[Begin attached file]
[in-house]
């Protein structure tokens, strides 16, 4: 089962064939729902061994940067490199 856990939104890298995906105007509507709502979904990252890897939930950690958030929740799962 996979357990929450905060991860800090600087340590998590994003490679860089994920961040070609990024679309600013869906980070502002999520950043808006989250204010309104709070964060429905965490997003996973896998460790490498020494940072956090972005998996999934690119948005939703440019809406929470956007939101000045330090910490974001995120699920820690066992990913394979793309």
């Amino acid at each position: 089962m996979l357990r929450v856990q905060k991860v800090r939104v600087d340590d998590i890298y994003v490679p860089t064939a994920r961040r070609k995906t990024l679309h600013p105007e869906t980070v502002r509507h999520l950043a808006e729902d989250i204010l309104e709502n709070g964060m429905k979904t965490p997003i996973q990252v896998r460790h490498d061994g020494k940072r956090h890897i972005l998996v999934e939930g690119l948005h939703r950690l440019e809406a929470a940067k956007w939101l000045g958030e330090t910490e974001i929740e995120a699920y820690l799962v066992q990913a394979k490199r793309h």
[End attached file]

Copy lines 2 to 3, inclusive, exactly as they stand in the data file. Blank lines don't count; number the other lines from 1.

């Protein structure tokens, strides 16, 4: 089962064939729902061994940067490199 856990939104890298995906105007509507709502979904990252890897939930950690958030929740799962 996979357990929450905060991860800090600087340590998590994003490679860089994920961040070609990024679309600013869906980070502002999520950043808006989250204010309104709070964060429905965490997003996973896998460790490498020494940072956090972005998996999934690119948005939703440019809406929470956007939101000045330090910490974001995120699920820690066992990913394979793309």
């Amino acid at each position: 089962m996979l357990r929450v856990q905060k991860v800090r939104v600087d340590d998590i890298y994003v490679p860089t064939a994920r961040r070609k995906t990024l679309h600013p105007e869906t980070v502002r509507h999520l950043a808006e729902d989250i204010l309104e709502n709070g964060m429905k979904t965490p997003i996973q990252v896998r460790h490498d061994g020494k940072r956090h890897i972005l998996v999934e939930g690119l948005h939703r950690l440019e809406a929470a940067k956007w939101l000045g958030e330090t910490e974001i929740e995120a699920y820690l799962v066992q990913a394979k490199r793309h």